Day 103: William the Great Actor

The facts

The sound of horses’ hooves is made with a coconut, but he had succumbed to temptation and eaten it. He didn’t quite know what to do about the horses’ hooves. He hadn’t dared to tell anyone about it. Here it was coming now.
“Listen,” Miss Gwladwyn was saying. “I hear the sound of horses’ hooves.”
Then in the silence came the sound of a tin tray being hit slowly, loudly, regularly. The audience gave a yell of laughter. William felt annoyed. He showed his annoyance with a deafening and protracted thunderstorm.

  • Number: 9.2
  • Published: 1928 (same year in magazine form)
  • Book: William the Good
  • Synopsis: William is asked to provide the sound effects for a village play.


I think this is probably my absolute favourite William story of the lot. It has everything.

Just the description of William’s ludicriously over-the-top sound effects (to accompany an admittedly ridiculous play) makes me almost cry with laughter:

“List,” said the heroine, “how the thunder rages in the valley.”
The thunder raged and continued to rage. For some minutes the cast remained silent and motionless – except for facial contortions expressive of horror and despair – waiting for the thunder to abate, but as it showed no signs of stopping they tried to proceed. It was, however, raging so violently that no one could hear a word, so they had to stop again. At last even its maker tired of it and it died away. The play proceeded. Behind the scenes William smiled again to himself. That had been a jolly good bit of thunder. He’d really enjoyed that.”

“Thunder, William,” said Miss Gwladwyn.
William beat on his tin tray. Miss Greene-Joanes groaned. “That noise,” she said, “goes through and through my head. I can’t bear it!”
“Well, thunder is loud,” said William coldly. “It’s nachrally loud. I can’t help thunder being’ nachrally loud.”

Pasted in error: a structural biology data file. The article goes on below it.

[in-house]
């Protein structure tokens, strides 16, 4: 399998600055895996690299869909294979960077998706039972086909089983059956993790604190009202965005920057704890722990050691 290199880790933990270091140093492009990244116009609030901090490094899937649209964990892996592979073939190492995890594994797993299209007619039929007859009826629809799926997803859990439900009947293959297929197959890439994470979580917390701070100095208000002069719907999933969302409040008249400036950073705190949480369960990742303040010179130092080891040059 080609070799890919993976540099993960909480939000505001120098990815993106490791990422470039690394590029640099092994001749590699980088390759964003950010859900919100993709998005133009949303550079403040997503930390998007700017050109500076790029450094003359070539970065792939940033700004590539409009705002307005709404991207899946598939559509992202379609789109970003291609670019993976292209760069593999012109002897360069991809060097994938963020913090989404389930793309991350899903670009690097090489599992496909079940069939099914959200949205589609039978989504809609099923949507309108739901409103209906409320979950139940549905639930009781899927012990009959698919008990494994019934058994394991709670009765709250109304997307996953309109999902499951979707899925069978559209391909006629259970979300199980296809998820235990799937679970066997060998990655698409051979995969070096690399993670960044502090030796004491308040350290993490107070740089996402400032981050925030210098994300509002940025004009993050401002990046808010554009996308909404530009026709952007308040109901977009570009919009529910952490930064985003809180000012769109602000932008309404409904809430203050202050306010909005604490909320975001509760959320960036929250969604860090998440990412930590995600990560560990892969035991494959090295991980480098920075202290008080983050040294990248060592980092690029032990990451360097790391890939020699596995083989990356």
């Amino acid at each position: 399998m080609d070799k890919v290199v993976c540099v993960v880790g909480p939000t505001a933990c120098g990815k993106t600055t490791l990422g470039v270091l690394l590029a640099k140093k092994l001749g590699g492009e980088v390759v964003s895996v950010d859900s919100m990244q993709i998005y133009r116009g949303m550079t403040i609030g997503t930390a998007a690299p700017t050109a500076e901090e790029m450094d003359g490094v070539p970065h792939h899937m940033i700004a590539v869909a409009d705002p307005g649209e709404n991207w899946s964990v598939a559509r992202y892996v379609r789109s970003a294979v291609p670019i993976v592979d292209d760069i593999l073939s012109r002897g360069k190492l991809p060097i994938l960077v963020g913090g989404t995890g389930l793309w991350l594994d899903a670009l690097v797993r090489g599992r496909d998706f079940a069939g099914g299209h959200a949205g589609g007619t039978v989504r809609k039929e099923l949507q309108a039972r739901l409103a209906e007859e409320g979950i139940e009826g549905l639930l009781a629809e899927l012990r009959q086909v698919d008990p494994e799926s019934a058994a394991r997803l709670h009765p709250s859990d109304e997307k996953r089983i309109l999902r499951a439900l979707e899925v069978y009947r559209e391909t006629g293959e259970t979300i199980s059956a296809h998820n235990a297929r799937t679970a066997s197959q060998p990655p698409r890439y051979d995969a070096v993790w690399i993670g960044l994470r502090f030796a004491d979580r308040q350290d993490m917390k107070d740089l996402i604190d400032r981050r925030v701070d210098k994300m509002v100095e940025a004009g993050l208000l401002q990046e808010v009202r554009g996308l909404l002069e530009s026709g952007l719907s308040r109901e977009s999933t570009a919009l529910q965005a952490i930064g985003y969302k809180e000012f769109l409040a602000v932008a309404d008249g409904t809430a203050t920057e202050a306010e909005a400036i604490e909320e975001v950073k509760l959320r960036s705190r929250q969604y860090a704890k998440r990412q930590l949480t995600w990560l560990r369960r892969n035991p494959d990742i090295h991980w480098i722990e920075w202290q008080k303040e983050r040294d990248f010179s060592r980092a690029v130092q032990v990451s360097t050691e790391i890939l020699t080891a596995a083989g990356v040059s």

“Thunder more gently, William,” commanded Mrs Bruce Monkton-Bruce.
Just to annoy them William made an almost inaudible rumble of thunder, but to his own great annoyance it didn’t annoy them at all.

William was particularly anxious to show off because he had told the Outlaws that he was the star of the play – and not only that, he had also told Sir Giles Hampton that he was the star of the play. Sir Giles, a major London actor suffering from depression, was on a rest cure in the village and had wryly befriended William. He seemed amused by William’s complete lack of respect for his eminence:

“Do you know who I am?” he said majestically.
“No,” said William simply, “an’ I bet you don’t know who I am either.”
I am a very great actor,” said the man.
“So’m I,” said William promptly, “I’m the most important person in the play I’m in now. It’s to raise money for my football an’ the Lit’rary Society’s cinematograph”

So, of course, William has to prove to his audience that he is the most important person in the play. He does this not just by overexuberant sound effects, but by doctoring the theatrical programmes:

He had copied down the dramatis personæ from the ordinary programme, but at the end he had put an “and” and then in gigantic letters:
Horses’ Hooves
And All Other Noises:
William Brown

There is simply nothing about this story that doesn’t make me guffaw.

And just to top it all, William’s little mistake with the paper ‘snow’ he was supposed to pour in from the rafters (the mistake involved a bucket of water) managed to get two of the actors engaged. And he cures Sir Giles’s depression. So all’s well that ends well.